What should I do if someone is tailgating my car? Is it legal? Here’s the Washington law

Everyone has pet peeves on the road, from being cut off to dealing with slow drivers in the left lane. But if there’s one thing that drivers find universally aggravating, it’s being tailgated.

It’s frustrating to have a car following you too closely, especially on freeways and highways when higher speeds make the action even more dangerous. Additionally, it’s more common to get pulled over for speeding than for tailgating, leaving drivers wondering how to respond to the situation.

So, what does the law say about tailgating on Washington roadways?

WA driver guide on tailgating

The state driver guide has a very clear policy: “Do not tailgate.”

Tailgating reduces other drivers’ ability to see you clearly and make informed decisions on the road, according to the guide. This alone makes it an especially dangerous way to drive.

One of the most important aspects of road safety is space between vehicles. The Washington State Driver Guide emphasizes how to maintain the safest amount of space.

“The more distance you keep between yourself and everyone else, the more time you have to react in an emergency,” states the driver guide. “This space is like a safety cushion. The more time you have, the safer it can be.”

You want about four seconds of distance between your vehicle and those directly behind and in front of you. You’ll want to add extra distance in riskier road conditions, like when the roads are slippery, when behind a large vehicle like a semi-truck or camper, when on a hill and other scenarios.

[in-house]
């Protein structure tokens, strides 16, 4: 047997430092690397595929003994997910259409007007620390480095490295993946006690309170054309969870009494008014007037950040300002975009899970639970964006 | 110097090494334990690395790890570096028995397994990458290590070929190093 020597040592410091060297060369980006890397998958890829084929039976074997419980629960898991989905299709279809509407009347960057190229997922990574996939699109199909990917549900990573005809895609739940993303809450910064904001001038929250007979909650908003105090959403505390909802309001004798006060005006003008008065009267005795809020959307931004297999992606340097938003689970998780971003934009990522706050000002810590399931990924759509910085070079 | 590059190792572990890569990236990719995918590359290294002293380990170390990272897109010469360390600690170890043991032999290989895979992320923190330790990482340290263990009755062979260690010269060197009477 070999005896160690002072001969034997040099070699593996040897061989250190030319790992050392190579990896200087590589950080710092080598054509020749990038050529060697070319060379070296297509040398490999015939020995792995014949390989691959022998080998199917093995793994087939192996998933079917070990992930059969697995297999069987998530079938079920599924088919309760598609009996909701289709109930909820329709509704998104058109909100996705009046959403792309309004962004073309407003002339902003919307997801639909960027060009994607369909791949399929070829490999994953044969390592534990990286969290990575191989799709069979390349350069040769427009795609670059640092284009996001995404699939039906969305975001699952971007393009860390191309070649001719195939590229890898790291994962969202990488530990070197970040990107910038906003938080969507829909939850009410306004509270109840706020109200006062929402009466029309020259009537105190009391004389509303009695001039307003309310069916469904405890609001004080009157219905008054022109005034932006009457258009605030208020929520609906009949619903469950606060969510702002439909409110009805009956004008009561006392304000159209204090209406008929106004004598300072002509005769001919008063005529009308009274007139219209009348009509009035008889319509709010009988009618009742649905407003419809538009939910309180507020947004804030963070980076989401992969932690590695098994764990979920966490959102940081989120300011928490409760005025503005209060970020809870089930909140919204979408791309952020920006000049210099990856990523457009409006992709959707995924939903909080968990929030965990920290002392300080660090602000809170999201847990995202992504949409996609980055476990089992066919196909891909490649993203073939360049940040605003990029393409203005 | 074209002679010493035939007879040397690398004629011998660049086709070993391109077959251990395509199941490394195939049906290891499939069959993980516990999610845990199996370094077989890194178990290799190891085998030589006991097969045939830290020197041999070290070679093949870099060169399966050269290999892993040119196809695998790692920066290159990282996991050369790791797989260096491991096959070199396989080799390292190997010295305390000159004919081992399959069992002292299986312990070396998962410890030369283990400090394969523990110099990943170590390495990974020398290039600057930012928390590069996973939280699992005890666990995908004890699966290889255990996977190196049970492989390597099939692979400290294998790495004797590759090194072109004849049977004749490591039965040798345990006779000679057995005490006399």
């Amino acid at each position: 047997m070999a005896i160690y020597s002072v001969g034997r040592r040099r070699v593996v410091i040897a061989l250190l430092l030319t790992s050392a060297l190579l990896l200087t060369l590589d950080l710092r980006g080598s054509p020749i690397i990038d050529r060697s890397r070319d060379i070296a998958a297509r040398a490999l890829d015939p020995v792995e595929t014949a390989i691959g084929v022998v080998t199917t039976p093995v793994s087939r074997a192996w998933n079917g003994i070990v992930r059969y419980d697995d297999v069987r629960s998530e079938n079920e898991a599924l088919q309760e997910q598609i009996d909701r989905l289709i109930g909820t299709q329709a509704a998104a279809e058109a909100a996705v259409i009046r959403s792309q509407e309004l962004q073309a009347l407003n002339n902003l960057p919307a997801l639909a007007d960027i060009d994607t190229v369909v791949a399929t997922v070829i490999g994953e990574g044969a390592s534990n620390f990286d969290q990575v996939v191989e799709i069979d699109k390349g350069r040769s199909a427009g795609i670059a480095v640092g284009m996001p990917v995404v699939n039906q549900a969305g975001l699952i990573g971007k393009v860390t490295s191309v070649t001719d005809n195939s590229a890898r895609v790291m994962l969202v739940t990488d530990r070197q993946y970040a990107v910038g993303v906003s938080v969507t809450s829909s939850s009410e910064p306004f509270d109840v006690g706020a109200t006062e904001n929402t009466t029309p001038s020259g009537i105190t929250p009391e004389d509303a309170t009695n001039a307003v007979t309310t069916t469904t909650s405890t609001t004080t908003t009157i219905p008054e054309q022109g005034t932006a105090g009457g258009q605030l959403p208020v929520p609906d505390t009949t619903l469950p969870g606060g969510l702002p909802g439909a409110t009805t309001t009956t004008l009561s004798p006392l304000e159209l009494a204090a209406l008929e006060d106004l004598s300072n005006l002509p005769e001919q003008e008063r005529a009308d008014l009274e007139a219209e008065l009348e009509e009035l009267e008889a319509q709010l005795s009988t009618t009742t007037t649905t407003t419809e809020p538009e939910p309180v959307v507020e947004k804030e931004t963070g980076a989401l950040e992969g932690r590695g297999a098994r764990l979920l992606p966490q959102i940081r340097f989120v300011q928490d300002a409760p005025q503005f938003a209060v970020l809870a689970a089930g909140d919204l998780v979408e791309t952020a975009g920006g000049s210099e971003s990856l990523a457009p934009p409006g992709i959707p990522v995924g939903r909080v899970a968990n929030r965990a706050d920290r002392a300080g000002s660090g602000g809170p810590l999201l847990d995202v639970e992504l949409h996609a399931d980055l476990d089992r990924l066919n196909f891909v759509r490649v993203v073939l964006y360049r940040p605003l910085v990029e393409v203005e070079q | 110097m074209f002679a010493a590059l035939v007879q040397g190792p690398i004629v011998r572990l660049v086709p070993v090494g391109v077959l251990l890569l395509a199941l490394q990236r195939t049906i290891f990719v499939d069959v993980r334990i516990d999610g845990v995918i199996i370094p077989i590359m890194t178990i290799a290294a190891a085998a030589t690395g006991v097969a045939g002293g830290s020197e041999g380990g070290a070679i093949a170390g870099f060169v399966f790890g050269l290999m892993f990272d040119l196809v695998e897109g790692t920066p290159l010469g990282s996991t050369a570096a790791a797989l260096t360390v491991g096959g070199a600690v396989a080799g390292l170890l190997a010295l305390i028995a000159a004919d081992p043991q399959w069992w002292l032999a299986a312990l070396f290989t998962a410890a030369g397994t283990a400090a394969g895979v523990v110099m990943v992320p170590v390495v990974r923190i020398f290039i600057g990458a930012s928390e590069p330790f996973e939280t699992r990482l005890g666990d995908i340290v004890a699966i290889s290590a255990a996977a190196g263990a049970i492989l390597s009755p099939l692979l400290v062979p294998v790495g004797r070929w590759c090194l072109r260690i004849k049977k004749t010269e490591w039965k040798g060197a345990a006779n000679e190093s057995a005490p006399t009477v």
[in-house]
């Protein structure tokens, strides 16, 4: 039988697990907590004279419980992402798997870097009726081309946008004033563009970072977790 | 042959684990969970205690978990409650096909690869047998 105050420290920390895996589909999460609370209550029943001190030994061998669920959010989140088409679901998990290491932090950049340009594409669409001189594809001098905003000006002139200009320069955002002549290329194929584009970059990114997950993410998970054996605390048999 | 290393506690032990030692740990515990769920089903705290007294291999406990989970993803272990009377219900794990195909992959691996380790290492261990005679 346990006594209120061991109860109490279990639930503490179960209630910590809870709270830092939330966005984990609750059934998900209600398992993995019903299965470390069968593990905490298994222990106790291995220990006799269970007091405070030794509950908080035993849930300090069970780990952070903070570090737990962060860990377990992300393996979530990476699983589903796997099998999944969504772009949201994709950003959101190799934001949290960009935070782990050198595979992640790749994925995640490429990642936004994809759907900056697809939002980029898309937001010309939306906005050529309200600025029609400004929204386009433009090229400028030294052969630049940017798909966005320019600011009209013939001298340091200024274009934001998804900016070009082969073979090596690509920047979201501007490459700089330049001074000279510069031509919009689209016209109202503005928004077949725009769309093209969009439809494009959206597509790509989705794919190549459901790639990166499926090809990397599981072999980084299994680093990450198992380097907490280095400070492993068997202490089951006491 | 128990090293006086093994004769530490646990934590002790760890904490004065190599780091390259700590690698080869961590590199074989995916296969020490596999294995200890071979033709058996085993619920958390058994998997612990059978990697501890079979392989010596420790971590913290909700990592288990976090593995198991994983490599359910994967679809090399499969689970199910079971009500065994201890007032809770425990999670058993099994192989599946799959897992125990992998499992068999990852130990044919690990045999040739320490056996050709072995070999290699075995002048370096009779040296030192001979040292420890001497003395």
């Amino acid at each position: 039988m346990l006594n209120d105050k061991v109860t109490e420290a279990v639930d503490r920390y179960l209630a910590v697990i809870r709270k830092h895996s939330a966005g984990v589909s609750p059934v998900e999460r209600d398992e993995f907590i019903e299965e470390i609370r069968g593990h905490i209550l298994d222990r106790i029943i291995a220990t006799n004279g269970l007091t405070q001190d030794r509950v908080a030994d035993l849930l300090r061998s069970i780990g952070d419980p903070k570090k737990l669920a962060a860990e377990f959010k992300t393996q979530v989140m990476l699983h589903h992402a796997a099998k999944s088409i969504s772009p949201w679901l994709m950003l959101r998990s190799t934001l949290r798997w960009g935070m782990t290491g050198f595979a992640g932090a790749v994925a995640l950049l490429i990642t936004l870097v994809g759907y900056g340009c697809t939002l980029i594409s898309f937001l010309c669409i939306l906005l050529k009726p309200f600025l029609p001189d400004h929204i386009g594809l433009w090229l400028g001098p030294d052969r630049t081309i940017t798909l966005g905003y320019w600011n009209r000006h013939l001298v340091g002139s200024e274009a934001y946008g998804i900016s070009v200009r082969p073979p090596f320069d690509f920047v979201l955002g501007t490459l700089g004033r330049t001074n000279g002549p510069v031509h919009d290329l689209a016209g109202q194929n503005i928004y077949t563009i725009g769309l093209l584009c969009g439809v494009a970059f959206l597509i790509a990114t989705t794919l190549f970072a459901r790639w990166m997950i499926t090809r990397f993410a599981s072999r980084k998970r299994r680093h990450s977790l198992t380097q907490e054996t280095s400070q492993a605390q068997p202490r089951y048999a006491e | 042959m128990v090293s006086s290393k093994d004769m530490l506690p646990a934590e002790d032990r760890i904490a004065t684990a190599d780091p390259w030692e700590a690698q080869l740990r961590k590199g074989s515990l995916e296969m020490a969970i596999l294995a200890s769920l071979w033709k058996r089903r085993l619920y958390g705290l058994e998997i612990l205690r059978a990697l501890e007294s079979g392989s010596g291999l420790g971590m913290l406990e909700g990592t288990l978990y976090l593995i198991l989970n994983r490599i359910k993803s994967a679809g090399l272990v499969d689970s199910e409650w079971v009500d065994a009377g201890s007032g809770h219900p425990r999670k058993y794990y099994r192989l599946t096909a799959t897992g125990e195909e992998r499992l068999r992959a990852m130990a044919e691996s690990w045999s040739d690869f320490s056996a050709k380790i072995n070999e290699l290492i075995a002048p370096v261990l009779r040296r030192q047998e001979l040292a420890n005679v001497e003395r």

According to publicly available crash data from the Washington State Patrol, there were more than 15,000 collisions involving a vehicle following too closely in 2021, the latest data available.

What to do when being tailgated

What if you’re the one being tailgated? Then how do you maintain space?

First, you should check your own speed. If you are driving slower than the speed limit or general traffic flow, pull over when there are five cars behind you and allow them to pass, according to the driver guide.

If you feel like the person behind you is driving aggressively, make sure you remain calm before reacting. The Department of Licensing recommends “taking a deep breath and moving out of the way” when challenged by another driver.

The recommended responses depend on the roadway. If there is an available lane to your right, calmly move over when it is safe to do so.

If there is no lane to your right, wait until there is space ahead for the tailgater to pass. Then, slowly reduce your speed, encouraging the other driver to go around you. It is crucial that you decrease your speed slowly, not abruptly, which would increase the risk of a crash.

If there is no passing lane, it may be safer to pull over momentarily and let them ahead of you.

Or, if you’re concerned about a tailgater’s dangerous driving habits, you can report them to the Washington State Patrol.

To report aggressive driving, WSP asks that you call 911 with the following information:

  • Where you last saw the vehicle

  • The plate number (if possible)

  • The car’s direction of travel

  • The road/highway they’re on

  • Color of the car

  • Incident details